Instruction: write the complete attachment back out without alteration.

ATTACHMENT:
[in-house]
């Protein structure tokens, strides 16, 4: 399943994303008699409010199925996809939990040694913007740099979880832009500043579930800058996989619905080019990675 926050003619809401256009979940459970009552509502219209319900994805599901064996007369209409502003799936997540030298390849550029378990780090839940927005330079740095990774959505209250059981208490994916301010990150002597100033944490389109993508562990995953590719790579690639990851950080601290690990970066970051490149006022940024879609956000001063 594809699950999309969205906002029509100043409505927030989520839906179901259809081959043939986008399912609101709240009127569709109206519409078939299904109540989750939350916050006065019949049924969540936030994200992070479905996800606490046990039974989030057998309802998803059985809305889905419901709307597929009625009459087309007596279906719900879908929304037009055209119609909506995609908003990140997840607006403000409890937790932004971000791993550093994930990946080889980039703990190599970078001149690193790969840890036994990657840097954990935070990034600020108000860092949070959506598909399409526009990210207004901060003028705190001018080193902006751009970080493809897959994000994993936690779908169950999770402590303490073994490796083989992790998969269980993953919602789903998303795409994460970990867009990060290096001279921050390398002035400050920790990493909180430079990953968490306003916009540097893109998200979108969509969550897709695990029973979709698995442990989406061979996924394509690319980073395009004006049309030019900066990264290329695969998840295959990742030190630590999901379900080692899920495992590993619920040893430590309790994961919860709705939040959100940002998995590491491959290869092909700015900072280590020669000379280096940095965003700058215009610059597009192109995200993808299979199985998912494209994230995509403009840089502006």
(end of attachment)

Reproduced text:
[in-house]
């Protein structure tokens, strides 16, 4: 399943994303008699409010199925996809939990040694913007740099979880832009500043579930800058996989619905080019990675 926050003619809401256009979940459970009552509502219209319900994805599901064996007369209409502003799936997540030298390849550029378990780090839940927005330079740095990774959505209250059981208490994916301010990150002597100033944490389109993508562990995953590719790579690639990851950080601290690990970066970051490149006022940024879609956000001063 594809699950999309969205906002029509100043409505927030989520839906179901259809081959043939986008399912609101709240009127569709109206519409078939299904109540989750939350916050006065019949049924969540936030994200992070479905996800606490046990039974989030057998309802998803059985809305889905419901709307597929009625009459087309007596279906719900879908929304037009055209119609909506995609908003990140997840607006403000409890937790932004971000791993550093994930990946080889980039703990190599970078001149690193790969840890036994990657840097954990935070990034600020108000860092949070959506598909399409526009990210207004901060003028705190001018080193902006751009970080493809897959994000994993936690779908169950999770402590303490073994490796083989992790998969269980993953919602789903998303795409994460970990867009990060290096001279921050390398002035400050920790990493909180430079990953968490306003916009540097893109998200979108969509969550897709695990029973979709698995442990989406061979996924394509690319980073395009004006049309030019900066990264290329695969998840295959990742030190630590999901379900080692899920495992590993619920040893430590309790994961919860709705939040959100940002998995590491491959290869092909700015900072280590020669000379280096940095965003700058215009610059597009192109995200993808299979199985998912494209994230995509403009840089502006």